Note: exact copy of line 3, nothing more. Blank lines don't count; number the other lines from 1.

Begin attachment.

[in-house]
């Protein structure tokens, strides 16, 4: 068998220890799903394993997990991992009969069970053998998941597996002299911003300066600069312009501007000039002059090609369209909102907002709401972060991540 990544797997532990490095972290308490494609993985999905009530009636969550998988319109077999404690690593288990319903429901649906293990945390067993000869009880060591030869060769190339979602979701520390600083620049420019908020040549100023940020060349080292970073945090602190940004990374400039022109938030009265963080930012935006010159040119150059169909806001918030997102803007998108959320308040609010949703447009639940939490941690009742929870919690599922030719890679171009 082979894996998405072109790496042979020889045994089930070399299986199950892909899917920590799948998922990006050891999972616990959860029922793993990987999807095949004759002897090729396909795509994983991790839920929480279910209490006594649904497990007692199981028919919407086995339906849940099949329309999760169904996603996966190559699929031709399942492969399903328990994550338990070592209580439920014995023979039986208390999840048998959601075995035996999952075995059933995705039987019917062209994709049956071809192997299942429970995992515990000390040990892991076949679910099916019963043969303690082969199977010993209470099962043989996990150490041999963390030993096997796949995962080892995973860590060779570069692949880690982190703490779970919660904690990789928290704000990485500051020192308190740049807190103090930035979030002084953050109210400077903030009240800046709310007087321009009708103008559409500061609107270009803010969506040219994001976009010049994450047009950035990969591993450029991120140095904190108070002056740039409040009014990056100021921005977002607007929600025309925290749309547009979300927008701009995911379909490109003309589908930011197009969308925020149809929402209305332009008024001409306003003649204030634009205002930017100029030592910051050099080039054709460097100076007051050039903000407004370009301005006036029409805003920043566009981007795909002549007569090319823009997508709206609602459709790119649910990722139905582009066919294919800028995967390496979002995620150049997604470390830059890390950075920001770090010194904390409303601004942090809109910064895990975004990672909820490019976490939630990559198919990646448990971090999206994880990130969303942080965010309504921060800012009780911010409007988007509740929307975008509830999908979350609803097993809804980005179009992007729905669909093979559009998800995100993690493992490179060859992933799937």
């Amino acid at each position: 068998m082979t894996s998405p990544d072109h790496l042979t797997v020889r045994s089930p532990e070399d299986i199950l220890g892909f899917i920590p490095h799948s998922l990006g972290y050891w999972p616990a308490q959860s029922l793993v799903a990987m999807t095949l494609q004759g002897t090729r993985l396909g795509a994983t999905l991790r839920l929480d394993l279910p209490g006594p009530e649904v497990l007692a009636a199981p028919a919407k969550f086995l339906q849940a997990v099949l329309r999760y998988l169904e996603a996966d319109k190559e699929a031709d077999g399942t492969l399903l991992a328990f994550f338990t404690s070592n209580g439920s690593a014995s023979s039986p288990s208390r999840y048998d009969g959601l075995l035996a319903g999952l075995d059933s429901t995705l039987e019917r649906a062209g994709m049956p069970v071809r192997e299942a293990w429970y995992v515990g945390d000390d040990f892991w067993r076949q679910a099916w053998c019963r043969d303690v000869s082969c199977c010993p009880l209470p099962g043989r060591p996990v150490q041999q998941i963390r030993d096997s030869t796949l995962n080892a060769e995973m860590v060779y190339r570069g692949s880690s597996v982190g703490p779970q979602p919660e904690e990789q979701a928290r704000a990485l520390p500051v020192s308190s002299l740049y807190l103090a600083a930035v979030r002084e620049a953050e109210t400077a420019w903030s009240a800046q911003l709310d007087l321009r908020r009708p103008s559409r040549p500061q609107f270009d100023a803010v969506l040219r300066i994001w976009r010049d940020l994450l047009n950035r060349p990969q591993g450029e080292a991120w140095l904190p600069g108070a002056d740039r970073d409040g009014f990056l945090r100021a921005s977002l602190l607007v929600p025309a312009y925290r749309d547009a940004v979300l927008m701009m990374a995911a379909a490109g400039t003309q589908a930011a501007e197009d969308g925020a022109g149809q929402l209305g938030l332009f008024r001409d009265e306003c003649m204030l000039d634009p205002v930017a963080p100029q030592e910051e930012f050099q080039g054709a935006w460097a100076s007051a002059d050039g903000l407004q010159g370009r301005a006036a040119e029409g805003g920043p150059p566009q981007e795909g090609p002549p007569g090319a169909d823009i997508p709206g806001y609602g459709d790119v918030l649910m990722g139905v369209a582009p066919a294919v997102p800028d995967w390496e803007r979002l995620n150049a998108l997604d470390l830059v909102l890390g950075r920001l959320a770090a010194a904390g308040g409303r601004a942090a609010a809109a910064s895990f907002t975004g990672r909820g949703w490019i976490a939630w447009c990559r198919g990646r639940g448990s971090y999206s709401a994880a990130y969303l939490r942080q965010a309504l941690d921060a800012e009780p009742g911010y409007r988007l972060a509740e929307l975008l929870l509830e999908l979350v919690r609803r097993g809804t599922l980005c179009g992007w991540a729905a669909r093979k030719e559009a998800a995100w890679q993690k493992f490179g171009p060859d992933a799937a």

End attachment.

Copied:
């Amino acid at each position: 068998m082979t894996s998405p990544d072109h790496l042979t797997v020889r045994s089930p532990e070399d299986i199950l220890g892909f899917i920590p490095h799948s998922l990006g972290y050891w999972p616990a308490q959860s029922l793993v799903a990987m999807t095949l494609q004759g002897t090729r993985l396909g795509a994983t999905l991790r839920l929480d394993l279910p209490g006594p009530e649904v497990l007692a009636a199981p028919a919407k969550f086995l339906q849940a997990v099949l329309r999760y998988l169904e996603a996966d319109k190559e699929a031709d077999g399942t492969l399903l991992a328990f994550f338990t404690s070592n209580g439920s690593a014995s023979s039986p288990s208390r999840y048998d009969g959601l075995l035996a319903g999952l075995d059933s429901t995705l039987e019917r649906a062209g994709m049956p069970v071809r192997e299942a293990w429970y995992v515990g945390d000390d040990f892991w067993r076949q679910a099916w053998c019963r043969d303690v000869s082969c199977c010993p009880l209470p099962g043989r060591p996990v150490q041999q998941i963390r030993d096997s030869t796949l995962n080892a060769e995973m860590v060779y190339r570069g692949s880690s597996v982190g703490p779970q979602p919660e904690e990789q979701a928290r704000a990485l520390p500051v020192s308190s002299l740049y807190l103090a600083a930035v979030r002084e620049a953050e109210t400077a420019w903030s009240a800046q911003l709310d007087l321009r908020r009708p103008s559409r040549p500061q609107f270009d100023a803010v969506l040219r300066i994001w976009r010049d940020l994450l047009n950035r060349p990969q591993g450029e080292a991120w140095l904190p600069g108070a002056d740039r970073d409040g009014f990056l945090r100021a921005s977002l602190l607007v929600p025309a312009y925290r749309d547009a940004v979300l927008m701009m990374a995911a379909a490109g400039t003309q589908a930011a501007e197009d969308g925020a022109g149809q929402l209305g938030l332009f008024r001409d009265e306003c003649m204030l000039d634009p205002v930017a963080p100029q030592e910051e930012f050099q080039g054709a935006w460097a100076s007051a002059d050039g903000l407004q010159g370009r301005a006036a040119e029409g805003g920043p150059p566009q981007e795909g090609p002549p007569g090319a169909d823009i997508p709206g806001y609602g459709d790119v918030l649910m990722g139905v369209a582009p066919a294919v997102p800028d995967w390496e803007r979002l995620n150049a998108l997604d470390l830059v909102l890390g950075r920001l959320a770090a010194a904390g308040g409303r601004a942090a609010a809109a910064s895990f907002t975004g990672r909820g949703w490019i976490a939630w447009c990559r198919g990646r639940g448990s971090y999206s709401a994880a990130y969303l939490r942080q965010a309504l941690d921060a800012e009780p009742g911010y409007r988007l972060a509740e929307l975008l929870l509830e999908l979350v919690r609803r097993g809804t599922l980005c179009g992007w991540a729905a669909r093979k030719e559009a998800a995100w890679q993690k493992f490179g171009p060859d992933a799937a």